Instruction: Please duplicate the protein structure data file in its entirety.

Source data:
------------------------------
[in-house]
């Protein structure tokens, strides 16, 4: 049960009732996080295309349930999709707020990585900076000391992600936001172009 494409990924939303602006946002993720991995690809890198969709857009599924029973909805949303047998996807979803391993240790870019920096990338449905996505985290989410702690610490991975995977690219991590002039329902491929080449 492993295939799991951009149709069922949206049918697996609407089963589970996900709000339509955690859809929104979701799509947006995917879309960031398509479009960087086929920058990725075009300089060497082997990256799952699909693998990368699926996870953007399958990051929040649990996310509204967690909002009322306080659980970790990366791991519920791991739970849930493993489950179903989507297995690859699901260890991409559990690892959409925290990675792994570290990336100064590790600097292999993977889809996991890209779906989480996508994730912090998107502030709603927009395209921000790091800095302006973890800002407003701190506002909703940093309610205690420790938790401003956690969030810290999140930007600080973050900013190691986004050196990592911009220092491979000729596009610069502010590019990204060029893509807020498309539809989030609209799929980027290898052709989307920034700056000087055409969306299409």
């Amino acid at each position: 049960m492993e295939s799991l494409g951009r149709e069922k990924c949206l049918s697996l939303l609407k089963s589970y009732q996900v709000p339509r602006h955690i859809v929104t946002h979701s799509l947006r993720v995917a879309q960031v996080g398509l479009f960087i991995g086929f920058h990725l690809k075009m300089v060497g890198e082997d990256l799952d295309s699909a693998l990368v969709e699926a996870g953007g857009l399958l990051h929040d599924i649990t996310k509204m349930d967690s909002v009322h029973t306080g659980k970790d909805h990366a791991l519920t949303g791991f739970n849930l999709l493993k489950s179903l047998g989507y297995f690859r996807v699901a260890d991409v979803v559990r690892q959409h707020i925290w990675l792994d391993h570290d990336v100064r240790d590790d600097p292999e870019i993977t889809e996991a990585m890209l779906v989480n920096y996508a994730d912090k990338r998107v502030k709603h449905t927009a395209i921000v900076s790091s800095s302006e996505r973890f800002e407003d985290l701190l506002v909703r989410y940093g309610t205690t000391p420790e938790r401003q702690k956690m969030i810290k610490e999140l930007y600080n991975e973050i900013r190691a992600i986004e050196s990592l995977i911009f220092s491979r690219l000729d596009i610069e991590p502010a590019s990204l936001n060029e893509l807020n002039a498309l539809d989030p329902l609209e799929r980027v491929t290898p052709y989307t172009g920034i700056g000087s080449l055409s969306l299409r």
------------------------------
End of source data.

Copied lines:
[in-house]
């Protein structure tokens, strides 16, 4: 049960009732996080295309349930999709707020990585900076000391992600936001172009 494409990924939303602006946002993720991995690809890198969709857009599924029973909805949303047998996807979803391993240790870019920096990338449905996505985290989410702690610490991975995977690219991590002039329902491929080449 492993295939799991951009149709069922949206049918697996609407089963589970996900709000339509955690859809929104979701799509947006995917879309960031398509479009960087086929920058990725075009300089060497082997990256799952699909693998990368699926996870953007399958990051929040649990996310509204967690909002009322306080659980970790990366791991519920791991739970849930493993489950179903989507297995690859699901260890991409559990690892959409925290990675792994570290990336100064590790600097292999993977889809996991890209779906989480996508994730912090998107502030709603927009395209921000790091800095302006973890800002407003701190506002909703940093309610205690420790938790401003956690969030810290999140930007600080973050900013190691986004050196990592911009220092491979000729596009610069502010590019990204060029893509807020498309539809989030609209799929980027290898052709989307920034700056000087055409969306299409």
């Amino acid at each position: 049960m492993e295939s799991l494409g951009r149709e069922k990924c949206l049918s697996l939303l609407k089963s589970y009732q996900v709000p339509r602006h955690i859809v929104t946002h979701s799509l947006r993720v995917a879309q960031v996080g398509l479009f960087i991995g086929f920058h990725l690809k075009m300089v060497g890198e082997d990256l799952d295309s699909a693998l990368v969709e699926a996870g953007g857009l399958l990051h929040d599924i649990t996310k509204m349930d967690s909002v009322h029973t306080g659980k970790d909805h990366a791991l519920t949303g791991f739970n849930l999709l493993k489950s179903l047998g989507y297995f690859r996807v699901a260890d991409v979803v559990r690892q959409h707020i925290w990675l792994d391993h570290d990336v100064r240790d590790d600097p292999e870019i993977t889809e996991a990585m890209l779906v989480n920096y996508a994730d912090k990338r998107v502030k709603h449905t927009a395209i921000v900076s790091s800095s302006e996505r973890f800002e407003d985290l701190l506002v909703r989410y940093g309610t205690t000391p420790e938790r401003q702690k956690m969030i810290k610490e999140l930007y600080n991975e973050i900013r190691a992600i986004e050196s990592l995977i911009f220092s491979r690219l000729d596009i610069e991590p502010a590019s990204l936001n060029e893509l807020n002039a498309l539809d989030p329902l609209e799929r980027v491929t290898p052709y989307t172009g920034i700056g000087s080449l055409s969306l299409r």